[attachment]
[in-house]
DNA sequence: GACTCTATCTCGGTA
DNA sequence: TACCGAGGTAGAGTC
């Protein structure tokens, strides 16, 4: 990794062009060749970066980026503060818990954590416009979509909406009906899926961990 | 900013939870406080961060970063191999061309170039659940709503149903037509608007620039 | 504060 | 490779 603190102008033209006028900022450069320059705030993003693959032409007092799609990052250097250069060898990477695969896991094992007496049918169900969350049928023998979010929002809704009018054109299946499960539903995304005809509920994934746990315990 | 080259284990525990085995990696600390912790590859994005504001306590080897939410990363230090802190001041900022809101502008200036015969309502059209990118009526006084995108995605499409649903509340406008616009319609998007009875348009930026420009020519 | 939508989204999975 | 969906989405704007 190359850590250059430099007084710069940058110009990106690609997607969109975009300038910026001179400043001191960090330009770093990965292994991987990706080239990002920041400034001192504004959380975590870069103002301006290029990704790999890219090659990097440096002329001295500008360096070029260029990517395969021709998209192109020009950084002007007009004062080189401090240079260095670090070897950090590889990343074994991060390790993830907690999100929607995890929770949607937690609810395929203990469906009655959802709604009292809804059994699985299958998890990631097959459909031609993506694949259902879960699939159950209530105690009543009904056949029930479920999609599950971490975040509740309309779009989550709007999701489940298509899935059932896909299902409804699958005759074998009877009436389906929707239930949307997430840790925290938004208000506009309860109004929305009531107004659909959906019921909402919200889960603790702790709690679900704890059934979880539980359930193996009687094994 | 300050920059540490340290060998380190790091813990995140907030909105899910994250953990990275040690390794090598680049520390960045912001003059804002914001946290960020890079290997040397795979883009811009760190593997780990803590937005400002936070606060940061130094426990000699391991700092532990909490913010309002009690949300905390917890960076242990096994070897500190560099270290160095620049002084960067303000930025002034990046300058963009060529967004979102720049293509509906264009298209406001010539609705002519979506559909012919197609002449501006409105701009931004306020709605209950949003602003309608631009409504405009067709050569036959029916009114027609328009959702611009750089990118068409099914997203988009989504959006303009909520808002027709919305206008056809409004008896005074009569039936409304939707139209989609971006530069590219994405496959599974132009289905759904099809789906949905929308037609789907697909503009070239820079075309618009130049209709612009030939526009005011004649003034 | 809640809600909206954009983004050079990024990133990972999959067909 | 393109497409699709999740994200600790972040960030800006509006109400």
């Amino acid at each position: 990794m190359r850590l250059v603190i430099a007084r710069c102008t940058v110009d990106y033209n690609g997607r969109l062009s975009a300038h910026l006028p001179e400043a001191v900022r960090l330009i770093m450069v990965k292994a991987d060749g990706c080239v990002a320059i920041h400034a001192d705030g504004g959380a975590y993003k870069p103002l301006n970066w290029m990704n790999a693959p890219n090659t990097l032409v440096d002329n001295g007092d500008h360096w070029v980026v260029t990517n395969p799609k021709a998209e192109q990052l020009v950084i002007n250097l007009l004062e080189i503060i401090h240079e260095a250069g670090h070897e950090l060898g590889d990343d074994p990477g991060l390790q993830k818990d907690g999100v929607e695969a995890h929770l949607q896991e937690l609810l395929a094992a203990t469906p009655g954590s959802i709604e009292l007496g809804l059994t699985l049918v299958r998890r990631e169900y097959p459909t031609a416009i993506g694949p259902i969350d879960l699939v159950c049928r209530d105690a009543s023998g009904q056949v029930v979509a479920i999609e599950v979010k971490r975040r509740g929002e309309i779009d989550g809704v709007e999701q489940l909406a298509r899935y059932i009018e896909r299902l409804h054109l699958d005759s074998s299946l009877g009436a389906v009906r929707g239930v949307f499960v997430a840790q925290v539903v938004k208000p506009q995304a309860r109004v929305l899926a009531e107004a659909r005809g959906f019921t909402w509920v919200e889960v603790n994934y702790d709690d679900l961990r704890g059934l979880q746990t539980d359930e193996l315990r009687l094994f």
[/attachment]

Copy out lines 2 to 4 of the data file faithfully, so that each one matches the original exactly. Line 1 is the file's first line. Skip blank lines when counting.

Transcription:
DNA sequence: GACTCTATCTCGGTA
DNA sequence: TACCGAGGTAGAGTC
């Protein structure tokens, strides 16, 4: 990794062009060749970066980026503060818990954590416009979509909406009906899926961990 | 900013939870406080961060970063191999061309170039659940709503149903037509608007620039 | 504060 | 490779 603190102008033209006028900022450069320059705030993003693959032409007092799609990052250097250069060898990477695969896991094992007496049918169900969350049928023998979010929002809704009018054109299946499960539903995304005809509920994934746990315990 | 080259284990525990085995990696600390912790590859994005504001306590080897939410990363230090802190001041900022809101502008200036015969309502059209990118009526006084995108995605499409649903509340406008616009319609998007009875348009930026420009020519 | 939508989204999975 | 969906989405704007 190359850590250059430099007084710069940058110009990106690609997607969109975009300038910026001179400043001191960090330009770093990965292994991987990706080239990002920041400034001192504004959380975590870069103002301006290029990704790999890219090659990097440096002329001295500008360096070029260029990517395969021709998209192109020009950084002007007009004062080189401090240079260095670090070897950090590889990343074994991060390790993830907690999100929607995890929770949607937690609810395929203990469906009655959802709604009292809804059994699985299958998890990631097959459909031609993506694949259902879960699939159950209530105690009543009904056949029930479920999609599950971490975040509740309309779009989550709007999701489940298509899935059932896909299902409804699958005759074998009877009436389906929707239930949307997430840790925290938004208000506009309860109004929305009531107004659909959906019921909402919200889960603790702790709690679900704890059934979880539980359930193996009687094994 | 300050920059540490340290060998380190790091813990995140907030909105899910994250953990990275040690390794090598680049520390960045912001003059804002914001946290960020890079290997040397795979883009811009760190593997780990803590937005400002936070606060940061130094426990000699391991700092532990909490913010309002009690949300905390917890960076242990096994070897500190560099270290160095620049002084960067303000930025002034990046300058963009060529967004979102720049293509509906264009298209406001010539609705002519979506559909012919197609002449501006409105701009931004306020709605209950949003602003309608631009409504405009067709050569036959029916009114027609328009959702611009750089990118068409099914997203988009989504959006303009909520808002027709919305206008056809409004008896005074009569039936409304939707139209989609971006530069590219994405496959599974132009289905759904099809789906949905929308037609789907697909503009070239820079075309618009130049209709612009030939526009005011004649003034 | 809640809600909206954009983004050079990024990133990972999959067909 | 393109497409699709999740994200600790972040960030800006509006109400």